When President Johnson assumed office after JFK’s death in 1963, Fortas became a key presidential aide and advisor; he handled two sensitive administration scandals, aided the president in the Dominican crisis, and advised the president on issues ranging from racial unrest to the Vietnam War.
Johnson appointed Fortas to the Supreme Court in 1965, where he became closely aligned with his former law school professor, Justice William O. Douglas, in liberal decisions against censorship, racial discrimination, restrictions of the rights of political dissenters, and violations of church-state separation. In one of his most significant Court opinions, In re Gault, Fortas extended due process rights to juveniles tried in the juvenile courts.
He believed firmly in the protection of personal privacy and opposed the widespread use of civil disobedience to attain political ends. In his pamphlet, Concerning Dissent and Civil Disobedience (1968), he presented a rational yet passionate plea for the rejection of political violence and for respect of the law and the American democratic process.
When Earl Warren resigned on June 13, 1968, LBJ nominated Fortas to serve as the first Jewish chief justice (there had, and still has, never been one), a nomination which subjected both men to serious public criticism. In the exceptionally rare exhibit shown here, Johnson demonstrates his warm friendship and affection for the beleaguered justice, writing, “To my beloved friend Abe Fortas, with respect and gratitude” on the flyleaf of To Heal and To Build: The Programs of President Lyndon B. Johnson (1968).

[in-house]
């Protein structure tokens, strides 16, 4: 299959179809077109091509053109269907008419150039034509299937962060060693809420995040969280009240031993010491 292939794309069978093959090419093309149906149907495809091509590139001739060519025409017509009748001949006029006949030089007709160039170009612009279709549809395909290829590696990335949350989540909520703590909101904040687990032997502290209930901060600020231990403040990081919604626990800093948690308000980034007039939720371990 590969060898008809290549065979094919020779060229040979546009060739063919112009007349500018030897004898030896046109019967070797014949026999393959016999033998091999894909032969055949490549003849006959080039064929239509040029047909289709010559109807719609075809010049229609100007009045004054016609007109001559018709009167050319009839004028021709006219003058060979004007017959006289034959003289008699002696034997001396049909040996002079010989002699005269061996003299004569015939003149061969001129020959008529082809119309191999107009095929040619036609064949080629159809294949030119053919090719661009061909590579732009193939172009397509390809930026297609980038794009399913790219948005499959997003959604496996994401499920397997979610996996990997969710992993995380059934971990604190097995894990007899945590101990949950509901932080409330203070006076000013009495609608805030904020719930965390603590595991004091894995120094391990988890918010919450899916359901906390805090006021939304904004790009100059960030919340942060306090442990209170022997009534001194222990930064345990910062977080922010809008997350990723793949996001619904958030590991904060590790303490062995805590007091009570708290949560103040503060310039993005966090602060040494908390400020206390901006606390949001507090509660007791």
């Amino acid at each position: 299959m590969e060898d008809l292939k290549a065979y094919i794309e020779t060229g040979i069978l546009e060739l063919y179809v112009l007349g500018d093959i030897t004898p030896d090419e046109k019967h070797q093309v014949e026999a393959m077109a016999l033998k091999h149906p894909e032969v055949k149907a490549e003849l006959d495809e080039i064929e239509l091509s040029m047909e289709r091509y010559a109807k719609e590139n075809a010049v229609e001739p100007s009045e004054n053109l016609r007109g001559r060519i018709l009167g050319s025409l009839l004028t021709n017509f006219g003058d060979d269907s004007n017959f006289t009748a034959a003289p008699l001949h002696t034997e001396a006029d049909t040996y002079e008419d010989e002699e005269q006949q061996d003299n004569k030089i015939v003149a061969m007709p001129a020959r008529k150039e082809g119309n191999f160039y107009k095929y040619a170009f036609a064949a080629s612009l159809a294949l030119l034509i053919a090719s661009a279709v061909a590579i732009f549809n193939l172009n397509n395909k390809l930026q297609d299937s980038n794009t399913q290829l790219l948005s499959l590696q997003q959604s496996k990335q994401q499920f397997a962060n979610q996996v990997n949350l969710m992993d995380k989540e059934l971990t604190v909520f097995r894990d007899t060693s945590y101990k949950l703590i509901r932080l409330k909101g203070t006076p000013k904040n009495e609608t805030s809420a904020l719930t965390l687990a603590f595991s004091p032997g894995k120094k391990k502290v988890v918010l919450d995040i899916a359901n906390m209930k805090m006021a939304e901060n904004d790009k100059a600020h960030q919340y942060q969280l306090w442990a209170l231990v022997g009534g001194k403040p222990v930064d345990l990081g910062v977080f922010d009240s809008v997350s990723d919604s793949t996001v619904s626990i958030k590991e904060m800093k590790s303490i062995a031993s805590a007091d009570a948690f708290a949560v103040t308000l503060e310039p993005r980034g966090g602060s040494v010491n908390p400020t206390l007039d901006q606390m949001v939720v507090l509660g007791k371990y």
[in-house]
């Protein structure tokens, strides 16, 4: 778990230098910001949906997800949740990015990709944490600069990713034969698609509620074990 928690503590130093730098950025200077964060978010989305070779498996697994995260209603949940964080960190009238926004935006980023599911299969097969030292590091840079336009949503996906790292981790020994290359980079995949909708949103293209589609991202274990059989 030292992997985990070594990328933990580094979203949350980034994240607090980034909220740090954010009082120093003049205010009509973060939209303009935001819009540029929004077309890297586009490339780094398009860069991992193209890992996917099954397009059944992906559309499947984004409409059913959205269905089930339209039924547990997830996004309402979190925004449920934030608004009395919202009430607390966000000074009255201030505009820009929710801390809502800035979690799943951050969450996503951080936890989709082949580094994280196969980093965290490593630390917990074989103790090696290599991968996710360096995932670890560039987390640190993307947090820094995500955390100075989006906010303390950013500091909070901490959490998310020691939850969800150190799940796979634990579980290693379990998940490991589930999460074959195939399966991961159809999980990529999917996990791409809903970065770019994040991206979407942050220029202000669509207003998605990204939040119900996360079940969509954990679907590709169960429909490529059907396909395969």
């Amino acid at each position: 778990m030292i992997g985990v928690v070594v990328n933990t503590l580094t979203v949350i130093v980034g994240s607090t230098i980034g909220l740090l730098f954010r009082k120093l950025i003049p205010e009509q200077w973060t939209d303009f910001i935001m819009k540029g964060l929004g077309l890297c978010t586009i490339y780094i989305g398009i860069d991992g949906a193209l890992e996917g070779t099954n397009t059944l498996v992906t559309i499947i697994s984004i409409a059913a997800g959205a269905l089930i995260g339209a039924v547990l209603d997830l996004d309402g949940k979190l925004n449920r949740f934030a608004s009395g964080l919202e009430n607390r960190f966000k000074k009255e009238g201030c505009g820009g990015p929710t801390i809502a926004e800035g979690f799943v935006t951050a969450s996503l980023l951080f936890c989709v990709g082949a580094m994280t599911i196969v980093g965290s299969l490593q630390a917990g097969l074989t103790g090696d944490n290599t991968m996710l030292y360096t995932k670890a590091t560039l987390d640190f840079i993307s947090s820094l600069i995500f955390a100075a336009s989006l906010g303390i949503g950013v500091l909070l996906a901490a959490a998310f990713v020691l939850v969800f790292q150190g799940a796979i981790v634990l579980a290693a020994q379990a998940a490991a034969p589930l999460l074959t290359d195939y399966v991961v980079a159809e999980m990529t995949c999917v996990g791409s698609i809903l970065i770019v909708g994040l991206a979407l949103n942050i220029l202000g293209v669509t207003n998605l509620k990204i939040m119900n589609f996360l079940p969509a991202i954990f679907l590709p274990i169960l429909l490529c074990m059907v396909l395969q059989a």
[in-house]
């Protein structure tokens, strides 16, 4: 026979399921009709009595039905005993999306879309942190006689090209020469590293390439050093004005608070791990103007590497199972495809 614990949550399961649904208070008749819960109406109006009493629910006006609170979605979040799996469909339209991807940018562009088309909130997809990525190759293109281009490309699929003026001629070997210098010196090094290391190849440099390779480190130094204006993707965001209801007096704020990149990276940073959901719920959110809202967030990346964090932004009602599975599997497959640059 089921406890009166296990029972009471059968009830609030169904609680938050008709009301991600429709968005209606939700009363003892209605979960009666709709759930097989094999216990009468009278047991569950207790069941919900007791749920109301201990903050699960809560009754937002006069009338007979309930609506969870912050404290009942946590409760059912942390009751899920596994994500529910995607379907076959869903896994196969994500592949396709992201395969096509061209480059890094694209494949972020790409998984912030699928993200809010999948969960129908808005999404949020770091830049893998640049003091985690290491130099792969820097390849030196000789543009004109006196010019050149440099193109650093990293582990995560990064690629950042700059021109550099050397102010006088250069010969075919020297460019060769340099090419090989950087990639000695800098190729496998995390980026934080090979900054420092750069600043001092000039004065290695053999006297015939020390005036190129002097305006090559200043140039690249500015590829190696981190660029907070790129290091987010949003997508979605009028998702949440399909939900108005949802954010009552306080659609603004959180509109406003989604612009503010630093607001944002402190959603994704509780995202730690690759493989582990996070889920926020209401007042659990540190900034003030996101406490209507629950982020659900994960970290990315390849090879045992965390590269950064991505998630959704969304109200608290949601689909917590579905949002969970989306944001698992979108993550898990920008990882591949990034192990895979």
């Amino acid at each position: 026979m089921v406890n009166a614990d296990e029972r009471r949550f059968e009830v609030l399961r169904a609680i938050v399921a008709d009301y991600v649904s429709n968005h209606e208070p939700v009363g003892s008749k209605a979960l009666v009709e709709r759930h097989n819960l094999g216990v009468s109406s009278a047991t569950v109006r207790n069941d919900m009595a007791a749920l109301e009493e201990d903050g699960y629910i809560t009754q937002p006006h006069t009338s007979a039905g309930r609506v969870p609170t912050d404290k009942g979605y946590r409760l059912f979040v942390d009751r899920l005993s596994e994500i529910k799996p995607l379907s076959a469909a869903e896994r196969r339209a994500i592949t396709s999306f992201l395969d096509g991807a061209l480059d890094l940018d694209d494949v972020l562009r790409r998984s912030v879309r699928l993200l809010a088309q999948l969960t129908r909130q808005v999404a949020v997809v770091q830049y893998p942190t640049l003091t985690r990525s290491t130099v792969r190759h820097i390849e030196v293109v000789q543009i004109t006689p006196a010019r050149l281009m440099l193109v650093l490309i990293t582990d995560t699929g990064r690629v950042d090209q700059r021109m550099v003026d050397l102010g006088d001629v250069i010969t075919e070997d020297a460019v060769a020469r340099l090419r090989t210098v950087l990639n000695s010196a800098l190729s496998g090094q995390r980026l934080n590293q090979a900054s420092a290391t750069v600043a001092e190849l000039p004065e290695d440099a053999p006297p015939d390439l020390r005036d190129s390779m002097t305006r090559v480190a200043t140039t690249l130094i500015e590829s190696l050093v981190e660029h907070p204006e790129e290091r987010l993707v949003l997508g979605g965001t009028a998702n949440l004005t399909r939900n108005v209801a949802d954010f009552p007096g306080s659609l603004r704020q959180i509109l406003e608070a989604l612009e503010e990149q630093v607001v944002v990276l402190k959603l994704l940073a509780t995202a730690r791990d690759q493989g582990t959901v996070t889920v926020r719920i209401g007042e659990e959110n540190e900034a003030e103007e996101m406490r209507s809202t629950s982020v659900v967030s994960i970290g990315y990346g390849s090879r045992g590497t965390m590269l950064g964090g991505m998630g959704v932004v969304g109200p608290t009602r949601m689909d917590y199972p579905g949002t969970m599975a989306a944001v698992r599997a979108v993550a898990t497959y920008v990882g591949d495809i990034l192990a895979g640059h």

After a great public scandal involving Fortas’ representation of a charitable foundation and his acceptance of a $15,000 fee for teaching a series of university seminars, Fortas’ nomination as chief justice was rejected as opponents succeeded in blocking his confirmation, charging that he was too liberal and too close an advisor to the president.
While he always maintained that he had done no wrong, he became the first nominee for chief justice since 1775 (when the Senate rejected President Washington’s nomination of John Rutledge) to fail to win confirmation when LBJ was forced to withdraw the nomination in 1968.
A year later, with Nixon as president, Life Magazine ran an infamous story claiming that Fortas had contracted for an annual fee of $20,000 from the charitable Wolfson Family Foundation while Louis E. Wolfson was under investigation for violating federal securities law. Fortas returned his fee and severed his connection with the Foundation, but the disclosure of the association aroused bitter public controversy and, though he vigorously denied any misconduct, in 1969 he became the first justice to resign from the court. Ironically, Nixon’s next two nominees for Fortas’ seat, Clement Haynsworth and G. Harrold Carswell, were also rejected before Harry Blackmun was confirmed.
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Five years later, in this fascinating April 1, 1974 correspondence on his Fortas & Coven letterhead, Fortas writes: